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Peter Pistanek

Peter Pistanek (28 April 1960 –-22 March 2015), the finest of modern Slovak novelists, died of a drug overdose just before his fifty-fifth birthday. No one has evoked so well Eastern Europe in the late 1980s, when thugs and secret policemen metamorphosed into racketeers and 'businessmen of the year'. Pistanek portrayed sex and violence as graphically as a manga novelist and as convincingly as if he had experienced every sado-masochistic ploy of his anti-heroes.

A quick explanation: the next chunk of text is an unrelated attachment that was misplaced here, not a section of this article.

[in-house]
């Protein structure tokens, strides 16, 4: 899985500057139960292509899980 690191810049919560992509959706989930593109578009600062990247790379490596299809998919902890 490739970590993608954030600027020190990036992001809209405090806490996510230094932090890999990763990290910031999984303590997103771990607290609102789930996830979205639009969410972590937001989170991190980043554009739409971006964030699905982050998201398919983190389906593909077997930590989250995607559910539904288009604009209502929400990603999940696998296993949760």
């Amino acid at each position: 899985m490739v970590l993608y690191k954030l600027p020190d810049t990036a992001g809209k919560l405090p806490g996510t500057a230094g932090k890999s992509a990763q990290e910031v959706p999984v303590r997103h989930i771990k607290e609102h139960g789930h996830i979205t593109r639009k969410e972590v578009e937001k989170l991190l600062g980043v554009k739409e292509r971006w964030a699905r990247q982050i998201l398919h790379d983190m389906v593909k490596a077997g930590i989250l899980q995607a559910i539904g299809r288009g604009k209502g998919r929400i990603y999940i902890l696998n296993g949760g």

Pistanek was in Communist days a drummer in a rock group (a life he celebrated in his novella The Musicians): this was then one of the few careers that allowed young Slovaks to travel abroad, if only to Bulgaria. Becoming a writer was harder, even after the Velvet Revolution. Pistanek's exposure of the underbelly of Slovak life and his satire on sacred Slovak pretensions caused a scandal. Pistanek's genius became manifest in Rivers of Babylon which, with its sequels The Wooden Village and The End of Freddy, formed a trilogy in which the thug who takes over the money-changing and prostitution rackets in a hotel transmutes into an oil oligarch

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